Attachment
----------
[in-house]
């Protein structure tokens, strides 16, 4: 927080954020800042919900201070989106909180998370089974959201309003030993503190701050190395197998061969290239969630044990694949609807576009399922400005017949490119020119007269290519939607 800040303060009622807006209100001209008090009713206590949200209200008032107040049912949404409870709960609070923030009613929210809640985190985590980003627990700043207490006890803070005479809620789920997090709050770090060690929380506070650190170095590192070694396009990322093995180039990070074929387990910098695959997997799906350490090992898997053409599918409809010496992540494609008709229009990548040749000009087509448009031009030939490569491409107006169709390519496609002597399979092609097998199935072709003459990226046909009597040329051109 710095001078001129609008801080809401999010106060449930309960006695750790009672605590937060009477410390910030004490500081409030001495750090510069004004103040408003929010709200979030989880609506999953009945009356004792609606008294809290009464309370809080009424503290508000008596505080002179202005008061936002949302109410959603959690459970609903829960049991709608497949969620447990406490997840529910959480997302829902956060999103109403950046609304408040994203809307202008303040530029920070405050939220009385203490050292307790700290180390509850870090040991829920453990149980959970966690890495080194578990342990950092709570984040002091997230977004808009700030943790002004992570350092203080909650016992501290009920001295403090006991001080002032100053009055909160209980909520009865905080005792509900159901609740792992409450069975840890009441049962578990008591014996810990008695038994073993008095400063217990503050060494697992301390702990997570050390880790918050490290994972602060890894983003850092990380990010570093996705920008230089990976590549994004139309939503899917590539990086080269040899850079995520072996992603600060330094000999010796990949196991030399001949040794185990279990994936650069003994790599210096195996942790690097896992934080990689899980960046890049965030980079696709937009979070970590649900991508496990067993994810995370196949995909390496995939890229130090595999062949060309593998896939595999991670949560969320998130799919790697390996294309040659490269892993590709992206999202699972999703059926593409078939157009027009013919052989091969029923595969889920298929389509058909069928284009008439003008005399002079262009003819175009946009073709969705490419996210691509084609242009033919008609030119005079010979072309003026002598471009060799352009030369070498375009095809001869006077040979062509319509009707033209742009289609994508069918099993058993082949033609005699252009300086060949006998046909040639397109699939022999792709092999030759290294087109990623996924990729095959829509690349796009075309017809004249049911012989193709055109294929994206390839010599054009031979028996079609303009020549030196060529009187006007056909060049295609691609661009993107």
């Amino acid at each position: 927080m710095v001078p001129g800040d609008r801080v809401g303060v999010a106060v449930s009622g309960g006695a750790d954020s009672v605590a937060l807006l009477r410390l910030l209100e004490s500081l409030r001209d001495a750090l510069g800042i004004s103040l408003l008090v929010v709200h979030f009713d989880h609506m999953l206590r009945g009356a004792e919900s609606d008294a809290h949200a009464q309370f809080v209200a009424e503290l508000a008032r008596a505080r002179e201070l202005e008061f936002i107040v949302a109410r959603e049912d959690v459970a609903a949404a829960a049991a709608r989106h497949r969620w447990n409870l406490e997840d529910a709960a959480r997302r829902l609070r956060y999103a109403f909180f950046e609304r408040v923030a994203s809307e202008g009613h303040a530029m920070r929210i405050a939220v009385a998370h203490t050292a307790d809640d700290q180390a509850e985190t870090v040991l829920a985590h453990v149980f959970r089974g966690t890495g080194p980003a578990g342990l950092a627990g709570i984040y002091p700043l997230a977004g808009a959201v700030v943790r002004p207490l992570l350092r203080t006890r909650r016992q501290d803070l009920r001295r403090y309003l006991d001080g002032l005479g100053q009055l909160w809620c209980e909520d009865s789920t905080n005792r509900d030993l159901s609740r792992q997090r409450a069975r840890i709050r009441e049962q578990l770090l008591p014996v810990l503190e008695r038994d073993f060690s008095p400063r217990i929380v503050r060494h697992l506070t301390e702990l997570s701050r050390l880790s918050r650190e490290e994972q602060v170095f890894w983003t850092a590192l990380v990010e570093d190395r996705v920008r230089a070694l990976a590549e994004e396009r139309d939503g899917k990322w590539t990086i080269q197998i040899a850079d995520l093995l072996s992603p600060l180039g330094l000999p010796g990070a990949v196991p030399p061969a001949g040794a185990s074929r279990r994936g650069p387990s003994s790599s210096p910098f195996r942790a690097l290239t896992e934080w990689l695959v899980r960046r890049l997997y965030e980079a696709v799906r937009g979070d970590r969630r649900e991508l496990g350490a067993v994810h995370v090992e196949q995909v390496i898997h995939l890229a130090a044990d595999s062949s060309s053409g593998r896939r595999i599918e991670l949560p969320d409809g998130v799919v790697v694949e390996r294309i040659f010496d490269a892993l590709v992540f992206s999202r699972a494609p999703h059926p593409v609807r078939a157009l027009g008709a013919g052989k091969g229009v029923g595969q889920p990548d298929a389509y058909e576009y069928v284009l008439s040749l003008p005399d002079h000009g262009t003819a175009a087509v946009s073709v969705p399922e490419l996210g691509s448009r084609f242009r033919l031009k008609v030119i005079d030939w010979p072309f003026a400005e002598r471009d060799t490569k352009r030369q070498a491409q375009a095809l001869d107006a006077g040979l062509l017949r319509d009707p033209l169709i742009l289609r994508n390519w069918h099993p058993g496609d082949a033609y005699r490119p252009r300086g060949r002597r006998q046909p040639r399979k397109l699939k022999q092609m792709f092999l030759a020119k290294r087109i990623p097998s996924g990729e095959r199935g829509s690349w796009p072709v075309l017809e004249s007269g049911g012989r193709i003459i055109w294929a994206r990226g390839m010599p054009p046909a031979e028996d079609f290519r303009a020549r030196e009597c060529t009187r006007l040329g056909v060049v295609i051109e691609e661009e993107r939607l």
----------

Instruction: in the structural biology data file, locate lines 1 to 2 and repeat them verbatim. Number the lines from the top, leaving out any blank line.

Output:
[in-house]
């Protein structure tokens, strides 16, 4: 927080954020800042919900201070989106909180998370089974959201309003030993503190701050190395197998061969290239969630044990694949609807576009399922400005017949490119020119007269290519939607 800040303060009622807006209100001209008090009713206590949200209200008032107040049912949404409870709960609070923030009613929210809640985190985590980003627990700043207490006890803070005479809620789920997090709050770090060690929380506070650190170095590192070694396009990322093995180039990070074929387990910098695959997997799906350490090992898997053409599918409809010496992540494609008709229009990548040749000009087509448009031009030939490569491409107006169709390519496609002597399979092609097998199935072709003459990226046909009597040329051109 710095001078001129609008801080809401999010106060449930309960006695750790009672605590937060009477410390910030004490500081409030001495750090510069004004103040408003929010709200979030989880609506999953009945009356004792609606008294809290009464309370809080009424503290508000008596505080002179202005008061936002949302109410959603959690459970609903829960049991709608497949969620447990406490997840529910959480997302829902956060999103109403950046609304408040994203809307202008303040530029920070405050939220009385203490050292307790700290180390509850870090040991829920453990149980959970966690890495080194578990342990950092709570984040002091997230977004808009700030943790002004992570350092203080909650016992501290009920001295403090006991001080002032100053009055909160209980909520009865905080005792509900159901609740792992409450069975840890009441049962578990008591014996810990008695038994073993008095400063217990503050060494697992301390702990997570050390880790918050490290994972602060890894983003850092990380990010570093996705920008230089990976590549994004139309939503899917590539990086080269040899850079995520072996992603600060330094000999010796990949196991030399001949040794185990279990994936650069003994790599210096195996942790690097896992934080990689899980960046890049965030980079696709937009979070970590649900991508496990067993994810995370196949995909390496995939890229130090595999062949060309593998896939595999991670949560969320998130799919790697390996294309040659490269892993590709992206999202699972999703059926593409078939157009027009013919052989091969029923595969889920298929389509058909069928284009008439003008005399002079262009003819175009946009073709969705490419996210691509084609242009033919008609030119005079010979072309003026002598471009060799352009030369070498375009095809001869006077040979062509319509009707033209742009289609994508069918099993058993082949033609005699252009300086060949006998046909040639397109699939022999792709092999030759290294087109990623996924990729095959829509690349796009075309017809004249049911012989193709055109294929994206390839010599054009031979028996079609303009020549030196060529009187006007056909060049295609691609661009993107």